In preparation for the event, we "borrowed" a few bags of straws from my employer (Hardee's), got some straight pins from one of our Moms, and we spent many nights working on and devising a contraption that could hold substantial weight. We built and tested device after device until we thought we had something that was a winner. Once we were positive we were building the strongest device we could, we practiced building this thing over and over again so we knew what to do in the heat of competition. We each had our own "jobs," and were responsible for the various parts of the device. We could have built this thing in our sleep if we had to. The night before the event, we were pretty confident we were going to win.

The day of the event arrived, and everyone in the class was excited to represent our school in their chosen events. There were some pretty cool events - one of my favorites was where the participants had to reflect and bounce a laser beam through an obstacle course using a number of mirrors in the shortest amount of time using math to set up their mirror trajectory before the laser was even on.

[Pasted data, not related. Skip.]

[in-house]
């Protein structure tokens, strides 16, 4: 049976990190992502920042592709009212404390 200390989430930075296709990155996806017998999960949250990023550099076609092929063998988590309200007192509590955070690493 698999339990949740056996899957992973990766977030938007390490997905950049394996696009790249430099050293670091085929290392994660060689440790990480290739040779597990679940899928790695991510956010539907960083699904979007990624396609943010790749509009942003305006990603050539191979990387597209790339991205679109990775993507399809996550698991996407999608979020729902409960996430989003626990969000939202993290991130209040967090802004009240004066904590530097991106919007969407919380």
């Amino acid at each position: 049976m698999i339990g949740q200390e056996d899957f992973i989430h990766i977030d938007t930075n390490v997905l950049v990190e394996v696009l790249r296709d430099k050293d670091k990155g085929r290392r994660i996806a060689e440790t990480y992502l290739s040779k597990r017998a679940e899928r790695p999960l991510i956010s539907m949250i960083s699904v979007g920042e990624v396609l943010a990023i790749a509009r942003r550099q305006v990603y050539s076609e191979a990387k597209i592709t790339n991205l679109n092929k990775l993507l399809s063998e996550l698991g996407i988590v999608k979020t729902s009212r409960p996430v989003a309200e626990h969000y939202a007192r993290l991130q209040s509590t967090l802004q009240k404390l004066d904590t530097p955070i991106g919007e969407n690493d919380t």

Rick and I were finally called to the Straw Construction area, and we were ready to play. When they announced our 30 minutes was starting, we took off. After 30 minutes of building, pinning, and inserting straws into one another - we had completed our device. Not only were we confident this thing was going to work, but we were even more confident because the straws we were using were even more sturdy than the crap-ass Hardee's ones we had practiced with.

As some of the first few participants were lining up to get their device tested, and you could tell from the get-go that some of them weren't going to go far. We watched as the judge placed the washers one by one on the hook (a bent paper clip) that was built into the end of the straw arm, and watched them tumble after 2 or 3 washers. Then there were one or two where you could tell that the participants had practiced like us. They were getting up to five, six, and then 7 washers. Again, I mention that the judge was placing them on the hooks of those respective devices.

Then it was our turn.